During the first week of Level Up: Race for Humanity (September 5-11), our global community focused on compassion, challenging ourselves to see the suffering of others and respond with kindness and empathy. Participants included the amazing mentors we introduced last week, who took part on their own and with their clubs. Below you’ll learn about the Compassion Week journeys of mentors Obed from Burundi and Francisco from Mexico as they worked to find a deeper meaning in compassion.
In the Gitega Province of Burundi, Obed, along with three facilitators from the Healing Play club, led activities with more than 65 people—both adults and youth from local schools and children’s programs. With activities ranging from games and a special Level Up dance to meditation and sharing a drink and bread together, Obed reported that the children really enjoyed their time together. He shared that the members of the group were excited to learn from one another and find a place where their rights and needs exist. In working together, the group was able to see the amazing capacity of others to develop and act with compassion.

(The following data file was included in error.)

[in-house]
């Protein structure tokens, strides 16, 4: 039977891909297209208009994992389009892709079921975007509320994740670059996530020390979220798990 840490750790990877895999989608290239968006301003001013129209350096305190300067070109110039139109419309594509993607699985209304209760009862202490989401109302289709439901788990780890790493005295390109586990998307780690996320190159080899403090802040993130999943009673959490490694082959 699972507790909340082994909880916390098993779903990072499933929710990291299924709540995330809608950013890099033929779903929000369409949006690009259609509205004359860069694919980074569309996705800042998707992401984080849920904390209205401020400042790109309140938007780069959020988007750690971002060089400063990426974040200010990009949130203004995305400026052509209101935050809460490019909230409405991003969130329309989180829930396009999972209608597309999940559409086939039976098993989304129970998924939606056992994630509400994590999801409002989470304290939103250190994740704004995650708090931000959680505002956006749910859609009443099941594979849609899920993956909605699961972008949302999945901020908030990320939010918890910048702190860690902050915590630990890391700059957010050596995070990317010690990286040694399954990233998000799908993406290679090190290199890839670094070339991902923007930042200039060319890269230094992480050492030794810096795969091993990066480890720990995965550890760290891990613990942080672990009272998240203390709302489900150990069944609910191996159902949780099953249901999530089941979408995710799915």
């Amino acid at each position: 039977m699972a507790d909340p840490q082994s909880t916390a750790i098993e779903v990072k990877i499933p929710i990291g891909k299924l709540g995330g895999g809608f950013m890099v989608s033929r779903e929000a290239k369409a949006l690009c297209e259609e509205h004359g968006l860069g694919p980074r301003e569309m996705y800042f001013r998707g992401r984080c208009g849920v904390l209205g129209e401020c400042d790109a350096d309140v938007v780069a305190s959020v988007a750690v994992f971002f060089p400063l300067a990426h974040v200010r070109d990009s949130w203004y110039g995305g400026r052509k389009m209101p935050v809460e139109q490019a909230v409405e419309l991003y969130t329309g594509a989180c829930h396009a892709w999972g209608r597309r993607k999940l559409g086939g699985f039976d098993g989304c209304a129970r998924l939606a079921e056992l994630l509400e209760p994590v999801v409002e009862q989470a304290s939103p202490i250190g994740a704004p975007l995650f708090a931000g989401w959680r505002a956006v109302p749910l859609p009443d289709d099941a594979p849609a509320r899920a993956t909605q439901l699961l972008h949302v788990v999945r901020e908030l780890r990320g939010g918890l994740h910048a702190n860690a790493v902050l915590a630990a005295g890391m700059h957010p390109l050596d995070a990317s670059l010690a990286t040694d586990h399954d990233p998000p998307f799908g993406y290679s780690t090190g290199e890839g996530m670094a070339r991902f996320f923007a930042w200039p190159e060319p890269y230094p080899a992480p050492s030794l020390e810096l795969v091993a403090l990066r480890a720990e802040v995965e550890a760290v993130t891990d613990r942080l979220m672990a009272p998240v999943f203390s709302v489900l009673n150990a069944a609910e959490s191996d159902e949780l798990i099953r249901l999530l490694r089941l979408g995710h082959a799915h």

“These kinds of events are necessary to promote positive thinking,” Obed said. “The games are healing.” He hopes that funds from the Race for Humanity will create more opportunities like this for his community to play and enjoy peace sessions together.
For Francisco, Compassion Week included family and friends working together to create compassion. His own parents participated, as well as volunteers and their brothers and sisters. Doing activities such as Perspective, Mind Power, and Hand Slap (learn more about these activities on our Level Up page), Francisco was amazed to see how the group connected during the session and how they reacted with compassion and kindness.
“It is amazing how a small activity can contain great content and impact on our lives,” he said. Francisco hopes that as a result of the Race for Humanity, his club will have more funds to support those in vulnerable situations, such as homeless people or children who lack educational opportunities. And while his community has seen much chaos and disorder as a result of COVID-19, he hopes that compassion and empathy for others will help to create solidarity in his community once again.